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The Final VIRT-EU Advisory Board Meeting

On July 12th the VIRT-EU advisory board – a diverse group of people from industry and academia – gathered in London to evaluate, discuss and give needed advice on the accomplishments, current work and scheduled plans of the VIRT-EU project.

The VIRT-EU project advisory board consists of practitioners from the IoT field and well-known scholars from fields such as ethics, law, communication, and computer science among others. During the meeting we discussed the empirical research completed by the VIRT-EU partners; the development of Privacy, Ethical and Social Impact Assessment (PESIA); the process of prototyping the VIRT-EU toolbox; the ongoing process of engaging expert civil society partners with stakeholders to implement co-designed tools and processes, aligned with the changing European data protection landscape. After the meeting took place, our research assistant Barbara Nino interviewed a number of our Advisory Boards members who discuss how technology and ethics interweave with individuals’ daily lives, and advocate for social resilience in an age of individual subjectivity.

As Professor Ann Light who studies in particular how technology is political and changes how we live our lives, commented:

“ It was important that the Advisory Board were able to talk about care ethics as well as virtue ethics, because that seems to me a more sound footing in the sense that it’s about the communal, the collective, the way the world is before we start acting in it or the way that we act in it together rather than necessarily seeing ourselves as the individual agents of our fate”

                                                                        – Ann Light, Professor at the University of Sussex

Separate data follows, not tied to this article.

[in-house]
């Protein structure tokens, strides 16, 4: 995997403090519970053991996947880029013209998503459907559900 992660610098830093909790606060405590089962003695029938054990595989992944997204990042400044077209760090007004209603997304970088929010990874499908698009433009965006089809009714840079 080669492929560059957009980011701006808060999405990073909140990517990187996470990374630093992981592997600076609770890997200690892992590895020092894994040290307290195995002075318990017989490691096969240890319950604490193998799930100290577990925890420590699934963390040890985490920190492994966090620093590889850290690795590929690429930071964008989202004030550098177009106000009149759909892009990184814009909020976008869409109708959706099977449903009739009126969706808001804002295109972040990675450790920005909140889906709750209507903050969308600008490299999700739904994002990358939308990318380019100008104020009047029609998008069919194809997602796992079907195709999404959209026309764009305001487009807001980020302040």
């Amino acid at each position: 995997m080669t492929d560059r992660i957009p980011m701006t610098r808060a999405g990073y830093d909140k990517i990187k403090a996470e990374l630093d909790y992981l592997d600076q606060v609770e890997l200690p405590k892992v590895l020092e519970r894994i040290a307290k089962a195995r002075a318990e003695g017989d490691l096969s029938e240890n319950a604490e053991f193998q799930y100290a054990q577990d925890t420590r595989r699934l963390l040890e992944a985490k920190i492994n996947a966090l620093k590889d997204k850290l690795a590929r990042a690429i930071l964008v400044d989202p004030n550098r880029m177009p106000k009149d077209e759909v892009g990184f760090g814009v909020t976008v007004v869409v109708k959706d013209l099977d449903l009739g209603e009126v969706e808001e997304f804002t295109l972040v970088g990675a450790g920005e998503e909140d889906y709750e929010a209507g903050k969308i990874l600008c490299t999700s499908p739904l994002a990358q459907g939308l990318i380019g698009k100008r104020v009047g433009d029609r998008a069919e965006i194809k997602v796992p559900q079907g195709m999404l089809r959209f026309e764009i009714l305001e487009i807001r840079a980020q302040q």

The vast majority of empirical work in the VIRT-EU project has been completed and we are working across disciplinary boundaries to analyze our quantitative and qualitative data. The completion of the PESIA methodology has led to fruitful discussions on how to implement the framework in practice, as the legal efforts turn to forthcoming publications and reports.

The second part of the project focuses on the design of self-assessment tools that are to provide a language and structure necessary to articulate privacy and ethics concerns so as to prompt changes and discussions within internal management power structures, and with external stakeholders. Figuratively speaking, these tools are meant to take you by the hand and lead you through questions addressing ethical concerns in the design and production of IoT devices. Different stages of the design process require adjustments to the tools, and we are currently in the midst of the iterative design and testing process, which we will follow through September.

“Understanding how we look at the community of developers building the next generation of tools that are going to be used by all of us, that are going to be embedded into our everyday domestic lives. I think understanding that community is really important and that’s what this research has done”

– Gina Neff, professor at Oxford University

VIRT-EU partners have been working with a range of stakeholders within the European IoT landscape. In this final year of the project we are testing, assessing and refining of the developed PESIA questionnaire as well as developing stand-alone and companion tools to help developers think about ethical issues in practice. These activities will continue through November as part of a series of prototype tests and stakeholder workshops in Copenhagen, London and Amsterdam. We are looking forward to finalizing our tools and working towards broad dissemination of our findings. Watch this blog to find out more as we work on it!